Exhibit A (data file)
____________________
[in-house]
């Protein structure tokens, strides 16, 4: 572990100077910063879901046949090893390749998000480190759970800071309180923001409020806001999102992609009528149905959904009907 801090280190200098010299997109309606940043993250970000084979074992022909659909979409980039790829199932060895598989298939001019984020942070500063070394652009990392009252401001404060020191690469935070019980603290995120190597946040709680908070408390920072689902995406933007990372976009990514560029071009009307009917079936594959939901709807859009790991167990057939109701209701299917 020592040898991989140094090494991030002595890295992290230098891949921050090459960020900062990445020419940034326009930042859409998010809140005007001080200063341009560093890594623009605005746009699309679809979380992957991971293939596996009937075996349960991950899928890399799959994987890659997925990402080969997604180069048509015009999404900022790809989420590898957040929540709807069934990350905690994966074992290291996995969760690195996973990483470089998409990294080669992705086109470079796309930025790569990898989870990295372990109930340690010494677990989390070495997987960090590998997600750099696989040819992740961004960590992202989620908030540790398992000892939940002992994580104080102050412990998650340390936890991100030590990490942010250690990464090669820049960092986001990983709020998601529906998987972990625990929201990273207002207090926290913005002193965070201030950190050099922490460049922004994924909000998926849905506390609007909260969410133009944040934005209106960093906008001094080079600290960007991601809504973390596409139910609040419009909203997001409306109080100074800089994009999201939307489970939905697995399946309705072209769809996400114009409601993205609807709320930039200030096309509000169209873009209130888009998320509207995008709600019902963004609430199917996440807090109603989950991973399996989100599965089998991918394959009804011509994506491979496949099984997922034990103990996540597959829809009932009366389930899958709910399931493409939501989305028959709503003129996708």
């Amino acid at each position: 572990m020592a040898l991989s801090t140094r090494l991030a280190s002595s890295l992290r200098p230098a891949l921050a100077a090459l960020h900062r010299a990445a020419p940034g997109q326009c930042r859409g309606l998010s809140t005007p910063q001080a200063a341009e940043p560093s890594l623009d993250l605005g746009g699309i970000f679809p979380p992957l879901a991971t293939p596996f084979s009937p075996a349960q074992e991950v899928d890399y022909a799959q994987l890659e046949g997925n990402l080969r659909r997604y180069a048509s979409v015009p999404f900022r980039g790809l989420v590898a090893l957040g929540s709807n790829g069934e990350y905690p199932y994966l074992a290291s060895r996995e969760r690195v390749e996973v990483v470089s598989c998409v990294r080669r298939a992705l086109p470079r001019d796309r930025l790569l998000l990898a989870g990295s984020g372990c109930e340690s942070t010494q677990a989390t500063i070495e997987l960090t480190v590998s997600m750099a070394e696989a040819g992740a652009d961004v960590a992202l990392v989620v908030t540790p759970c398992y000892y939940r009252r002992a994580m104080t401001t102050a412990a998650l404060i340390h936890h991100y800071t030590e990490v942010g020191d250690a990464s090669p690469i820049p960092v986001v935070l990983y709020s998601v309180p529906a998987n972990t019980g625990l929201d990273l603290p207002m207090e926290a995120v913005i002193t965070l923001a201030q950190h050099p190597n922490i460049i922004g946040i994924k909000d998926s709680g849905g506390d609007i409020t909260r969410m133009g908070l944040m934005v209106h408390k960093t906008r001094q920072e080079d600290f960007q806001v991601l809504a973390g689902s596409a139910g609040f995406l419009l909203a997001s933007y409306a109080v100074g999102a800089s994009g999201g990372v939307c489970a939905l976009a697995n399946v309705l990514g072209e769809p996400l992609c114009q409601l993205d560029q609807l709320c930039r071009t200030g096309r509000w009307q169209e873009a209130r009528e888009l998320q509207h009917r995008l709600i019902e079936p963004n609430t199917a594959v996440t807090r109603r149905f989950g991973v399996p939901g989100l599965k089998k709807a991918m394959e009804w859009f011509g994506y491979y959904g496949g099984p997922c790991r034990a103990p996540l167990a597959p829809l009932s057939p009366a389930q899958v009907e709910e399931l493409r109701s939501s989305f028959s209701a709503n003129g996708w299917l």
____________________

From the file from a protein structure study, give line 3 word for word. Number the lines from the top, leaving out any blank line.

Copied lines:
């Amino acid at each position: 572990m020592a040898l991989s801090t140094r090494l991030a280190s002595s890295l992290r200098p230098a891949l921050a100077a090459l960020h900062r010299a990445a020419p940034g997109q326009c930042r859409g309606l998010s809140t005007p910063q001080a200063a341009e940043p560093s890594l623009d993250l605005g746009g699309i970000f679809p979380p992957l879901a991971t293939p596996f084979s009937p075996a349960q074992e991950v899928d890399y022909a799959q994987l890659e046949g997925n990402l080969r659909r997604y180069a048509s979409v015009p999404f900022r980039g790809l989420v590898a090893l957040g929540s709807n790829g069934e990350y905690p199932y994966l074992a290291s060895r996995e969760r690195v390749e996973v990483v470089s598989c998409v990294r080669r298939a992705l086109p470079r001019d796309r930025l790569l998000l990898a989870g990295s984020g372990c109930e340690s942070t010494q677990a989390t500063i070495e997987l960090t480190v590998s997600m750099a070394e696989a040819g992740a652009d961004v960590a992202l990392v989620v908030t540790p759970c398992y000892y939940r009252r002992a994580m104080t401001t102050a412990a998650l404060i340390h936890h991100y800071t030590e990490v942010g020191d250690a990464s090669p690469i820049p960092v986001v935070l990983y709020s998601v309180p529906a998987n972990t019980g625990l929201d990273l603290p207002m207090e926290a995120v913005i002193t965070l923001a201030q950190h050099p190597n922490i460049i922004g946040i994924k909000d998926s709680g849905g506390d609007i409020t909260r969410m133009g908070l944040m934005v209106h408390k960093t906008r001094q920072e080079d600290f960007q806001v991601l809504a973390g689902s596409a139910g609040f995406l419009l909203a997001s933007y409306a109080v100074g999102a800089s994009g999201g990372v939307c489970a939905l976009a697995n399946v309705l990514g072209e769809p996400l992609c114009q409601l993205d560029q609807l709320c930039r071009t200030g096309r509000w009307q169209e873009a209130r009528e888009l998320q509207h009917r995008l709600i019902e079936p963004n609430t199917a594959v996440t807090r109603r149905f989950g991973v399996p939901g989100l599965k089998k709807a991918m394959e009804w859009f011509g994506y491979y959904g496949g099984p997922c790991r034990a103990p996540l167990a597959p829809l009932s057939p009366a389930q899958v009907e709910e399931l493409r109701s939501s989305f028959s209701a709503n003129g996708w299917l």